Goebbels Homes

I enjoyed making “WWII – Where did the Germans live? in Denmark”.

As I was blogging about German castles I noticed an old post about Schloss Rheydt, former residence of Dr. Joseph Paul Goebbels. 

And thought about where else he lived.

Villa Goebbels, Behrenstraße, Berlin

Source: Dines Bogø

Goebbel’s Berlin villa behind the wall to right (largely obscured by trees). The construction on Herman Goering Strasse (todays Ebertstrasse) is for a new S-Bahn line (c.1933–35). The large building left of center was the old pre-war U.S. embassy (Blucher Palace) and also the site of today’s embassy. The Brandenburg Gate is visible at far left.

Source: Quora

History weighs heavily on the German property market, no more so than at a sprawling lakeside villa that once served as a love nest for Propaganda Minister Joseph Goebbels.

Bogensee is a small lake near Wandlitz in the German state of Brandenburg, located about 15 kilometres (9.3 mi) north of the Berlin city limits.

Bogensee is known for the nearby former summer retreat of NS minister Joseph Goebbels, located approximately 500 m (1,600 ft) northwest of the shore. The premises were dedicated to Goebbels by the Berlin city administration on the occasion of his 39th birthday in 1936; he had an extended country home erected at the site until 1939, including a private cinema, a bunker, and adjacent SS barracks. Co-financed by the UFA film company, the building became a popular venue for movie actors like Zarah LeanderEmil Jannings, or Heinz Rühmann.

Temporarily seized by the Soviet Military Administration after World War II, the former country house was included into the newly established academy of the East German Free German Youth (FDJ) association. A wide building complex was erected from 1951 onwards, according to plans designed by Hermann Henselmann in a Stalinist style. Since German reunification in 1990, most of the buildings have been empty. As of 2018, the property had remained unoccupied for two decades.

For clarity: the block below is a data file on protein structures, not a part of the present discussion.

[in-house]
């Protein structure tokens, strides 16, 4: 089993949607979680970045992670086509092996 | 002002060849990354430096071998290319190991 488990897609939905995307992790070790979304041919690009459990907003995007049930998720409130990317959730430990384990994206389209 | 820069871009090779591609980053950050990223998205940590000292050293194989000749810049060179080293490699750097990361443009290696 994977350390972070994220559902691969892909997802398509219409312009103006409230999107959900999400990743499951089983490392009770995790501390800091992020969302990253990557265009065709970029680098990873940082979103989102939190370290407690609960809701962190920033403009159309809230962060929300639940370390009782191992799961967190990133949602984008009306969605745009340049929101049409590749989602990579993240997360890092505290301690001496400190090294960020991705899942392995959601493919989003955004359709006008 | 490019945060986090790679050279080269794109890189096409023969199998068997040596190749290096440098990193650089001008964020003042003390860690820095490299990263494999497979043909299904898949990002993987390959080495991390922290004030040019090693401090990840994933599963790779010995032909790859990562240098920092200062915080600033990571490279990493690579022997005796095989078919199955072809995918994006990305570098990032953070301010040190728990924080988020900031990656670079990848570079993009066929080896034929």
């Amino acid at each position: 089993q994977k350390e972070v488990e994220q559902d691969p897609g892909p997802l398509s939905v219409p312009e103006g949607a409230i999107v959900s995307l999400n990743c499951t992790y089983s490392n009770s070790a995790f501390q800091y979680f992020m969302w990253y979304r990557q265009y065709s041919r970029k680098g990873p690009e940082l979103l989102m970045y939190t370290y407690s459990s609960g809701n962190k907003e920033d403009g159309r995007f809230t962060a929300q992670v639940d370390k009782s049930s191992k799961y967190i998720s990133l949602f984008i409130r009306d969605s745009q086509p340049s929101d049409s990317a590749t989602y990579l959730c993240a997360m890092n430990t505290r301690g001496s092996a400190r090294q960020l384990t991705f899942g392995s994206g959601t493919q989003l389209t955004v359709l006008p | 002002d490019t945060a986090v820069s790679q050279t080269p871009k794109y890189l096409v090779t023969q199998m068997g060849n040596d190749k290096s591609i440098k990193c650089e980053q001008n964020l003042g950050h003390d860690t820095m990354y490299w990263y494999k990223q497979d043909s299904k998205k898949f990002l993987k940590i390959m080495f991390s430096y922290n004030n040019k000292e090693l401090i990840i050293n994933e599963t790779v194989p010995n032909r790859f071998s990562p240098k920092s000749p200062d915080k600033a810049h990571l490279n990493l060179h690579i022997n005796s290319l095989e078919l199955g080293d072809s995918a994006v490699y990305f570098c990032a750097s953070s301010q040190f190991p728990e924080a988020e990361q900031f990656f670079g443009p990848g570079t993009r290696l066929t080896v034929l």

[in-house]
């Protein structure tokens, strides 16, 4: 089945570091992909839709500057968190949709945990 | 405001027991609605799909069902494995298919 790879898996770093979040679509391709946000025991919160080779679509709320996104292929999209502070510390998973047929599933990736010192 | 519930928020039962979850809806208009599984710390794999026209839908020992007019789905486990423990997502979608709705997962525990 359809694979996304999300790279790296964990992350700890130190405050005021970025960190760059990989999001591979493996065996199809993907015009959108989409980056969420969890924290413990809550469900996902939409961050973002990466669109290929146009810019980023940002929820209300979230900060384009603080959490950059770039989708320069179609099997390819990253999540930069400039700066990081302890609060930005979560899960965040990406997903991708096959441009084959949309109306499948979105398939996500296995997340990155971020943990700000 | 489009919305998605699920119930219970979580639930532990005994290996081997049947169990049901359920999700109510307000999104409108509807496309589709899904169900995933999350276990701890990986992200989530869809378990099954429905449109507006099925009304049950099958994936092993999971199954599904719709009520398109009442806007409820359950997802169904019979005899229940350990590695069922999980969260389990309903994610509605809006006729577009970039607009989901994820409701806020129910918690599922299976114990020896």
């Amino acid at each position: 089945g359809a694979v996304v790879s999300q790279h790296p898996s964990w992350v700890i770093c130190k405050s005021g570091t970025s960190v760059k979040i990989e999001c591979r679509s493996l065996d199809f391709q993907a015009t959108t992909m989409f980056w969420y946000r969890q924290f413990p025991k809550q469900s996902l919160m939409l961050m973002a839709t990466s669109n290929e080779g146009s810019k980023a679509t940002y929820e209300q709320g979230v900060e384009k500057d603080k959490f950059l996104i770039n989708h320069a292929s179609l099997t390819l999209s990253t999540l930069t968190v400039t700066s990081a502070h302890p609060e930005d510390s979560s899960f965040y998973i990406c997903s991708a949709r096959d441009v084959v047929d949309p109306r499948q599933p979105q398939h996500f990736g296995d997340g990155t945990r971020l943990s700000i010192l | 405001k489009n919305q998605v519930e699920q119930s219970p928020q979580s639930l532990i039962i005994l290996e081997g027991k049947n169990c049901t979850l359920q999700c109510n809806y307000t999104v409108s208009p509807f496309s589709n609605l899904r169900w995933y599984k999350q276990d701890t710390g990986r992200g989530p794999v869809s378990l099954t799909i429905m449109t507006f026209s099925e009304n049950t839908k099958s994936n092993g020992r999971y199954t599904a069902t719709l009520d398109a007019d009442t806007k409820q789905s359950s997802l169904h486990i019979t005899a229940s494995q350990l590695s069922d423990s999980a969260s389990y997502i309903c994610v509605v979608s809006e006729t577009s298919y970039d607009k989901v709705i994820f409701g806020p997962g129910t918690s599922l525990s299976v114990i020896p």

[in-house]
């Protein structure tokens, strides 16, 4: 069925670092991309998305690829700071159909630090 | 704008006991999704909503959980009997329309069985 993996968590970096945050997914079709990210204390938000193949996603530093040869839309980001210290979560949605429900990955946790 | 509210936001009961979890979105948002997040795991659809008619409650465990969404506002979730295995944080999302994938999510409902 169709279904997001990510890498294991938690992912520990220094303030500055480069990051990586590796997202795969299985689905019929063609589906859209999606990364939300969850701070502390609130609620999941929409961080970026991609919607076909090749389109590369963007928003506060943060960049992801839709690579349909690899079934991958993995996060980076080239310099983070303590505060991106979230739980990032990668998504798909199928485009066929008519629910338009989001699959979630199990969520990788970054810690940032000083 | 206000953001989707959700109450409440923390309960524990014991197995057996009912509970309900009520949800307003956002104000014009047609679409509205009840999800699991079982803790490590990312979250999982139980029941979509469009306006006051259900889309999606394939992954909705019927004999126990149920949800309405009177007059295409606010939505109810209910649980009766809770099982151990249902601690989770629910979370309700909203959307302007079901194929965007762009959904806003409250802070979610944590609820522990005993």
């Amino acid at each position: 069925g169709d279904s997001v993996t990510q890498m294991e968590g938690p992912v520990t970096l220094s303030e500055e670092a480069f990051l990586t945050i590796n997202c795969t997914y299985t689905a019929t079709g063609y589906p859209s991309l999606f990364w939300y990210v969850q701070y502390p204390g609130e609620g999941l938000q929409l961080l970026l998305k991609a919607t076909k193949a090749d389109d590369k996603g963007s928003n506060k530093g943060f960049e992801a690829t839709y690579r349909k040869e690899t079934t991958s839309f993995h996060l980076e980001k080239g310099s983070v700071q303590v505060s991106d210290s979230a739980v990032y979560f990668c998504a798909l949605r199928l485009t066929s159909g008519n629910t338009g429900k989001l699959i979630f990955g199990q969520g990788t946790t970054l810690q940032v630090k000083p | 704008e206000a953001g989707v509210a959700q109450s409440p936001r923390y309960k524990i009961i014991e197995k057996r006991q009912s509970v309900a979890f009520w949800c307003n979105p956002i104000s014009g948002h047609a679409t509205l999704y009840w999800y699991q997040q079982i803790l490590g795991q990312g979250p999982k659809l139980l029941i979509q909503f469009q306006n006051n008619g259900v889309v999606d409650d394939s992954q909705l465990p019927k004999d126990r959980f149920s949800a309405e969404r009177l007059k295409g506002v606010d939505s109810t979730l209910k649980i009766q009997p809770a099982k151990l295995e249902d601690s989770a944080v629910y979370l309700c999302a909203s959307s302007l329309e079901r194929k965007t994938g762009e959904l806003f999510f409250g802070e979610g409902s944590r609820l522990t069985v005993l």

Berlin authorities are unsure what to do with the rumoured love pad after attempts to sell it have proved unsuccessful while some experts argue that it should be demolished.

Daily Mail

Nazi propaganda minister Joseph Goebbels' love nest goes on market ...

Known as the ‘Haus am Bogensee’, the lakeside residence has 70 rooms.

Billedresultat for Herrenhaus von Schloss Rheydt

Schloss Rheydt, former residence of Dr. Joseph Paul Goebbels.

Schloss Rheydt is a Renaissance palace in RheydtMönchengladbachNorth Rhine-WestphaliaGermany. Over the years the building has been the family seat of various noble families, including the Bylandt-Rheydt dynasty that ruled over Rheydt for over 300 years and gave the palace its present look



“Then we stand in front of Odenkirchener Straße 202, the birthplace of Joseph Goebbels – which for a long time was not in the public eye until Gregor Schneider bought it, gutted it and removed the traces of his past.”

Source: Spitzen Rheydterin


“The city archives had asked me to photograph the two Goebbels houses – the real occasion of the walk and a nice excuse to do just that. Joseph Goebbels lived in his youth at 156 Dahlener Straße (formerly 140) and there he later visited his mother, cheered by many people on the side of the road.”

Source: Spitzen Rheydterin

Bundesarchiv Bild 146-1968-101-20A, Joseph Goebbels.jpg

Paul Joseph Goebbels was born on 29 October 1897 in Rheydt, an industrial town south of Mönchengladbach near Düsseldorf. Both of his parents were Roman Catholics with modest family backgrounds. His father Fritz was a German factory clerk; his mother Katharina (née Odenhausen) was born to Dutch and German parents in the Netherlands.Goebbels had five siblings: Konrad (1893–1947), Hans (1895–1949), Maria (1896–1896), Elisabeth (1901–1915), and Maria (1910–1949), who married the German filmmaker Max W. Kimmich in 1938. In 1932, Goebbels published a pamphlet of his family tree to refute the rumours that his grandmother was of Jewish ancestry.


Dr. Goebbels’ Forgotten Villa – The Last Intact National Socialist leaders’ House

Herrenhaus von Schloss Rheydt

Rathaus Rheydt & Schloss Rheydt

Castles in North Rhine-Westphalia

German Castles

Read about WWII here

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